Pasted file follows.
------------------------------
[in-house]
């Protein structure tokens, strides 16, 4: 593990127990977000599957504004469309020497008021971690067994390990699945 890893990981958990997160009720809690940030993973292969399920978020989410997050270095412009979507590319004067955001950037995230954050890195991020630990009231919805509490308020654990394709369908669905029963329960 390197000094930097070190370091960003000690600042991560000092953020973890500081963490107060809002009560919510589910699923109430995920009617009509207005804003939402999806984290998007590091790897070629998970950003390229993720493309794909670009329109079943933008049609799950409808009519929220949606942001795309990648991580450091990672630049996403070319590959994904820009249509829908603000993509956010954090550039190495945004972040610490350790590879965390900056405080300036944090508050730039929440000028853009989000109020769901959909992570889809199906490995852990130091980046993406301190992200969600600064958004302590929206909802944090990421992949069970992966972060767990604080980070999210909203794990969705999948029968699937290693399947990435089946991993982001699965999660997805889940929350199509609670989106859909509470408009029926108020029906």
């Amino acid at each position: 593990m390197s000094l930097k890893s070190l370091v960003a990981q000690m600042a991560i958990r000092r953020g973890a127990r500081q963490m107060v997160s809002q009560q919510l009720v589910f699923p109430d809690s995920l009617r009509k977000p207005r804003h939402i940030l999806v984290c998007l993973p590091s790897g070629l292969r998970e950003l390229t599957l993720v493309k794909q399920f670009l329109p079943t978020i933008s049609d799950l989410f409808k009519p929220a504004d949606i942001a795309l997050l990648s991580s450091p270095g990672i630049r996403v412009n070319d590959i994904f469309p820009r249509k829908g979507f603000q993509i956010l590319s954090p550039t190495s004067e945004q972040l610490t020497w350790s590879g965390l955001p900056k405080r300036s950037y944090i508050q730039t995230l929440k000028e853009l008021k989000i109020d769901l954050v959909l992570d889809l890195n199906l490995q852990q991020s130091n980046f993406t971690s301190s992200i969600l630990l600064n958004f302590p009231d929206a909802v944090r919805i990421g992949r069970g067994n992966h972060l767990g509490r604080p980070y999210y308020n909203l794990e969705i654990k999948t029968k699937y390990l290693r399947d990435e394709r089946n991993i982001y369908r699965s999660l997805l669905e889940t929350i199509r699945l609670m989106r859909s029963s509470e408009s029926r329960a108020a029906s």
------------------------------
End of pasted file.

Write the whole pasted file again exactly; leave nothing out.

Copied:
[in-house]
């Protein structure tokens, strides 16, 4: 593990127990977000599957504004469309020497008021971690067994390990699945 890893990981958990997160009720809690940030993973292969399920978020989410997050270095412009979507590319004067955001950037995230954050890195991020630990009231919805509490308020654990394709369908669905029963329960 390197000094930097070190370091960003000690600042991560000092953020973890500081963490107060809002009560919510589910699923109430995920009617009509207005804003939402999806984290998007590091790897070629998970950003390229993720493309794909670009329109079943933008049609799950409808009519929220949606942001795309990648991580450091990672630049996403070319590959994904820009249509829908603000993509956010954090550039190495945004972040610490350790590879965390900056405080300036944090508050730039929440000028853009989000109020769901959909992570889809199906490995852990130091980046993406301190992200969600600064958004302590929206909802944090990421992949069970992966972060767990604080980070999210909203794990969705999948029968699937290693399947990435089946991993982001699965999660997805889940929350199509609670989106859909509470408009029926108020029906």
């Amino acid at each position: 593990m390197s000094l930097k890893s070190l370091v960003a990981q000690m600042a991560i958990r000092r953020g973890a127990r500081q963490m107060v997160s809002q009560q919510l009720v589910f699923p109430d809690s995920l009617r009509k977000p207005r804003h939402i940030l999806v984290c998007l993973p590091s790897g070629l292969r998970e950003l390229t599957l993720v493309k794909q399920f670009l329109p079943t978020i933008s049609d799950l989410f409808k009519p929220a504004d949606i942001a795309l997050l990648s991580s450091p270095g990672i630049r996403v412009n070319d590959i994904f469309p820009r249509k829908g979507f603000q993509i956010l590319s954090p550039t190495s004067e945004q972040l610490t020497w350790s590879g965390l955001p900056k405080r300036s950037y944090i508050q730039t995230l929440k000028e853009l008021k989000i109020d769901l954050v959909l992570d889809l890195n199906l490995q852990q991020s130091n980046f993406t971690s301190s992200i969600l630990l600064n958004f302590p009231d929206a909802v944090r919805i990421g992949r069970g067994n992966h972060l767990g509490r604080p980070y999210y308020n909203l794990e969705i654990k999948t029968k699937y390990l290693r399947d990435e394709r089946n991993i982001y369908r699965s999660l997805l669905e889940t929350i199509r699945l609670m989106r859909s029963s509470e408009s029926r329960a108020a029906s």